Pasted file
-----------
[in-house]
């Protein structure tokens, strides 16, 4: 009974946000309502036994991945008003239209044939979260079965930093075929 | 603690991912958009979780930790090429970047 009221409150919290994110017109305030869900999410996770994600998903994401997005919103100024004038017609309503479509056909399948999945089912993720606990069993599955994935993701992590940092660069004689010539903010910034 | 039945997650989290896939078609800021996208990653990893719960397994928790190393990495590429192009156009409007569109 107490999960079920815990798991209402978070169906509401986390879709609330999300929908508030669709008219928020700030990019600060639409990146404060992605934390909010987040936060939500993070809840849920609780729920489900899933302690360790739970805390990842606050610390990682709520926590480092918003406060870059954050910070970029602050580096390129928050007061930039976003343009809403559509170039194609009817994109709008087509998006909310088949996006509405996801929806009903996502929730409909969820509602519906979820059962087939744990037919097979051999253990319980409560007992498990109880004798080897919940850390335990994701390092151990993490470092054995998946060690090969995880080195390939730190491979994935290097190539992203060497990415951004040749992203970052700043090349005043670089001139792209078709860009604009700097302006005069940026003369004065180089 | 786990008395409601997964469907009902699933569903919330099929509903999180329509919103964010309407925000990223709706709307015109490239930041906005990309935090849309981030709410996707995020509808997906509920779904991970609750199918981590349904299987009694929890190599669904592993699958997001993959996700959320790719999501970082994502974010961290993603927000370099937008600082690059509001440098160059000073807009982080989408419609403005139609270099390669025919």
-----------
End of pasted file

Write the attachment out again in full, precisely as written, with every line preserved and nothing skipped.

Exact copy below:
[in-house]
């Protein structure tokens, strides 16, 4: 009974946000309502036994991945008003239209044939979260079965930093075929 | 603690991912958009979780930790090429970047 009221409150919290994110017109305030869900999410996770994600998903994401997005919103100024004038017609309503479509056909399948999945089912993720606990069993599955994935993701992590940092660069004689010539903010910034 | 039945997650989290896939078609800021996208990653990893719960397994928790190393990495590429192009156009409007569109 107490999960079920815990798991209402978070169906509401986390879709609330999300929908508030669709008219928020700030990019600060639409990146404060992605934390909010987040936060939500993070809840849920609780729920489900899933302690360790739970805390990842606050610390990682709520926590480092918003406060870059954050910070970029602050580096390129928050007061930039976003343009809403559509170039194609009817994109709008087509998006909310088949996006509405996801929806009903996502929730409909969820509602519906979820059962087939744990037919097979051999253990319980409560007992498990109880004798080897919940850390335990994701390092151990993490470092054995998946060690090969995880080195390939730190491979994935290097190539992203060497990415951004040749992203970052700043090349005043670089001139792209078709860009604009700097302006005069940026003369004065180089 | 786990008395409601997964469907009902699933569903919330099929509903999180329509919103964010309407925000990223709706709307015109490239930041906005990309935090849309981030709410996707995020509808997906509920779904991970609750199918981590349904299987009694929890190599669904592993699958997001993959996700959320790719999501970082994502974010961290993603927000370099937008600082690059509001440098160059000073807009982080989408419609403005139609270099390669025919």